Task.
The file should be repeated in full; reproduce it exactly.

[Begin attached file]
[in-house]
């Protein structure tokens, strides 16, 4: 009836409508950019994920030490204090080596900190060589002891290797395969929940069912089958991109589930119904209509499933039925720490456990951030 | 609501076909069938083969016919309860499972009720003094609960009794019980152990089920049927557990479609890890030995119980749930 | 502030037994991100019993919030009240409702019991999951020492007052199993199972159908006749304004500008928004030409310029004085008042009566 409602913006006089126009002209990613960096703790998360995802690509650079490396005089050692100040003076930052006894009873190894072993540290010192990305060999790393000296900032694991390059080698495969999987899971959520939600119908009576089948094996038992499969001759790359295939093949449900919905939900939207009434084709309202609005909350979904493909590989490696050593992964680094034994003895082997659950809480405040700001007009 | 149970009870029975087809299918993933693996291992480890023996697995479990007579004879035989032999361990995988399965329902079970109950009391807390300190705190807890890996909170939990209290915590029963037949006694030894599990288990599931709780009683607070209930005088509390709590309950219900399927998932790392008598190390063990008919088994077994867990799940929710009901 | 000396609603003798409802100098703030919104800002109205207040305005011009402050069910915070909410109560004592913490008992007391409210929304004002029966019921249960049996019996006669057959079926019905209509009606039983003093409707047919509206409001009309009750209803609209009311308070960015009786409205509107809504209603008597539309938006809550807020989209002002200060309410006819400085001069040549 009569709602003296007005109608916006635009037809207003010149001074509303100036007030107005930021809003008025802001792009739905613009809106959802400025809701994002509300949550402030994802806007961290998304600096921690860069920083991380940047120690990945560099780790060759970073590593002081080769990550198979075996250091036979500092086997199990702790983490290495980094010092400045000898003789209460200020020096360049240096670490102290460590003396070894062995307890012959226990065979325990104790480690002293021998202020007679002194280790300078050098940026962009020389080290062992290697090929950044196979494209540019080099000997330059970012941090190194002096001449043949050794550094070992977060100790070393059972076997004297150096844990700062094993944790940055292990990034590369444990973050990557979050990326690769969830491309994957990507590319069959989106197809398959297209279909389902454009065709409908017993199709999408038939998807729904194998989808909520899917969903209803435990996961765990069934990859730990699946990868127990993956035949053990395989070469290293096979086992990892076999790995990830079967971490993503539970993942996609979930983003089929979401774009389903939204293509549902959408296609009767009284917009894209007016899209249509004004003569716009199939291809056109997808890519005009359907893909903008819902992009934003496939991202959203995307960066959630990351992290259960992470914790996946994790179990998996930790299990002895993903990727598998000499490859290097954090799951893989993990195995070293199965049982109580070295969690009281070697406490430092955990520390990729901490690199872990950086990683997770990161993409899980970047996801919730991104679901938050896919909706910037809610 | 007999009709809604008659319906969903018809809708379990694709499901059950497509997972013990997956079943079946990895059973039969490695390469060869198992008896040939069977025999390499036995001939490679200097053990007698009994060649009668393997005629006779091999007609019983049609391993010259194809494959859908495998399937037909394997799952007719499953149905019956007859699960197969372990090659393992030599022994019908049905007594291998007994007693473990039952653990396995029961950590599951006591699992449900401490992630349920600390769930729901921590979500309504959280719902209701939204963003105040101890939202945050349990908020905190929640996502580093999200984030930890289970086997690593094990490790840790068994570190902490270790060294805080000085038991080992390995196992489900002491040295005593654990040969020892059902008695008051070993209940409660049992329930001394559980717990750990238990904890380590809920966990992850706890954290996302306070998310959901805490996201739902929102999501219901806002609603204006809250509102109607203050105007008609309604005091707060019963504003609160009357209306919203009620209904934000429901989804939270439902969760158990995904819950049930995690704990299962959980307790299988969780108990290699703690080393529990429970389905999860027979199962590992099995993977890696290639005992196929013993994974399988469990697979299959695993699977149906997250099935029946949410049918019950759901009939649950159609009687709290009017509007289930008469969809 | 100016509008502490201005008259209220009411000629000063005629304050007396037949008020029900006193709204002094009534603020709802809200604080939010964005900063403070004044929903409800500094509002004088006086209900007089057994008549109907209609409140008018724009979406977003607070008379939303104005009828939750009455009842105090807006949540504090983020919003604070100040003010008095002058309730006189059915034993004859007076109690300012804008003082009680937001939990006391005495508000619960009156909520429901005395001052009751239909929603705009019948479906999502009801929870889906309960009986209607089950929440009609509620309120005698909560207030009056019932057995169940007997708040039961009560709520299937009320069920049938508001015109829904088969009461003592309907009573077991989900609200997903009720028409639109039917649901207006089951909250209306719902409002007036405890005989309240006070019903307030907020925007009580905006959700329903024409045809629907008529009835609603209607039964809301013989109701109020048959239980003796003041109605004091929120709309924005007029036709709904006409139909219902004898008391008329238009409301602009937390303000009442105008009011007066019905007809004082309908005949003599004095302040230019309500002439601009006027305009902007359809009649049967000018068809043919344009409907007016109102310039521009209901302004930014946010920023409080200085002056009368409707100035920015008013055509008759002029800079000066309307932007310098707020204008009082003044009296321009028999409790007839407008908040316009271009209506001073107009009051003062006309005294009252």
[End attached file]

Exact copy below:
[in-house]
């Protein structure tokens, strides 16, 4: 009836409508950019994920030490204090080596900190060589002891290797395969929940069912089958991109589930119904209509499933039925720490456990951030 | 609501076909069938083969016919309860499972009720003094609960009794019980152990089920049927557990479609890890030995119980749930 | 502030037994991100019993919030009240409702019991999951020492007052199993199972159908006749304004500008928004030409310029004085008042009566 409602913006006089126009002209990613960096703790998360995802690509650079490396005089050692100040003076930052006894009873190894072993540290010192990305060999790393000296900032694991390059080698495969999987899971959520939600119908009576089948094996038992499969001759790359295939093949449900919905939900939207009434084709309202609005909350979904493909590989490696050593992964680094034994003895082997659950809480405040700001007009 | 149970009870029975087809299918993933693996291992480890023996697995479990007579004879035989032999361990995988399965329902079970109950009391807390300190705190807890890996909170939990209290915590029963037949006694030894599990288990599931709780009683607070209930005088509390709590309950219900399927998932790392008598190390063990008919088994077994867990799940929710009901 | 000396609603003798409802100098703030919104800002109205207040305005011009402050069910915070909410109560004592913490008992007391409210929304004002029966019921249960049996019996006669057959079926019905209509009606039983003093409707047919509206409001009309009750209803609209009311308070960015009786409205509107809504209603008597539309938006809550807020989209002002200060309410006819400085001069040549 009569709602003296007005109608916006635009037809207003010149001074509303100036007030107005930021809003008025802001792009739905613009809106959802400025809701994002509300949550402030994802806007961290998304600096921690860069920083991380940047120690990945560099780790060759970073590593002081080769990550198979075996250091036979500092086997199990702790983490290495980094010092400045000898003789209460200020020096360049240096670490102290460590003396070894062995307890012959226990065979325990104790480690002293021998202020007679002194280790300078050098940026962009020389080290062992290697090929950044196979494209540019080099000997330059970012941090190194002096001449043949050794550094070992977060100790070393059972076997004297150096844990700062094993944790940055292990990034590369444990973050990557979050990326690769969830491309994957990507590319069959989106197809398959297209279909389902454009065709409908017993199709999408038939998807729904194998989808909520899917969903209803435990996961765990069934990859730990699946990868127990993956035949053990395989070469290293096979086992990892076999790995990830079967971490993503539970993942996609979930983003089929979401774009389903939204293509549902959408296609009767009284917009894209007016899209249509004004003569716009199939291809056109997808890519005009359907893909903008819902992009934003496939991202959203995307960066959630990351992290259960992470914790996946994790179990998996930790299990002895993903990727598998000499490859290097954090799951893989993990195995070293199965049982109580070295969690009281070697406490430092955990520390990729901490690199872990950086990683997770990161993409899980970047996801919730991104679901938050896919909706910037809610 | 007999009709809604008659319906969903018809809708379990694709499901059950497509997972013990997956079943079946990895059973039969490695390469060869198992008896040939069977025999390499036995001939490679200097053990007698009994060649009668393997005629006779091999007609019983049609391993010259194809494959859908495998399937037909394997799952007719499953149905019956007859699960197969372990090659393992030599022994019908049905007594291998007994007693473990039952653990396995029961950590599951006591699992449900401490992630349920600390769930729901921590979500309504959280719902209701939204963003105040101890939202945050349990908020905190929640996502580093999200984030930890289970086997690593094990490790840790068994570190902490270790060294805080000085038991080992390995196992489900002491040295005593654990040969020892059902008695008051070993209940409660049992329930001394559980717990750990238990904890380590809920966990992850706890954290996302306070998310959901805490996201739902929102999501219901806002609603204006809250509102109607203050105007008609309604005091707060019963504003609160009357209306919203009620209904934000429901989804939270439902969760158990995904819950049930995690704990299962959980307790299988969780108990290699703690080393529990429970389905999860027979199962590992099995993977890696290639005992196929013993994974399988469990697979299959695993699977149906997250099935029946949410049918019950759901009939649950159609009687709290009017509007289930008469969809 | 100016509008502490201005008259209220009411000629000063005629304050007396037949008020029900006193709204002094009534603020709802809200604080939010964005900063403070004044929903409800500094509002004088006086209900007089057994008549109907209609409140008018724009979406977003607070008379939303104005009828939750009455009842105090807006949540504090983020919003604070100040003010008095002058309730006189059915034993004859007076109690300012804008003082009680937001939990006391005495508000619960009156909520429901005395001052009751239909929603705009019948479906999502009801929870889906309960009986209607089950929440009609509620309120005698909560207030009056019932057995169940007997708040039961009560709520299937009320069920049938508001015109829904088969009461003592309907009573077991989900609200997903009720028409639109039917649901207006089951909250209306719902409002007036405890005989309240006070019903307030907020925007009580905006959700329903024409045809629907008529009835609603209607039964809301013989109701109020048959239980003796003041109605004091929120709309924005007029036709709904006409139909219902004898008391008329238009409301602009937390303000009442105008009011007066019905007809004082309908005949003599004095302040230019309500002439601009006027305009902007359809009649049967000018068809043919344009409907007016109102310039521009209901302004930014946010920023409080200085002056009368409707100035920015008013055509008759002029800079000066309307932007310098707020204008009082003044009296321009028999409790007839407008908040316009271009209506001073107009009051003062006309005294009252």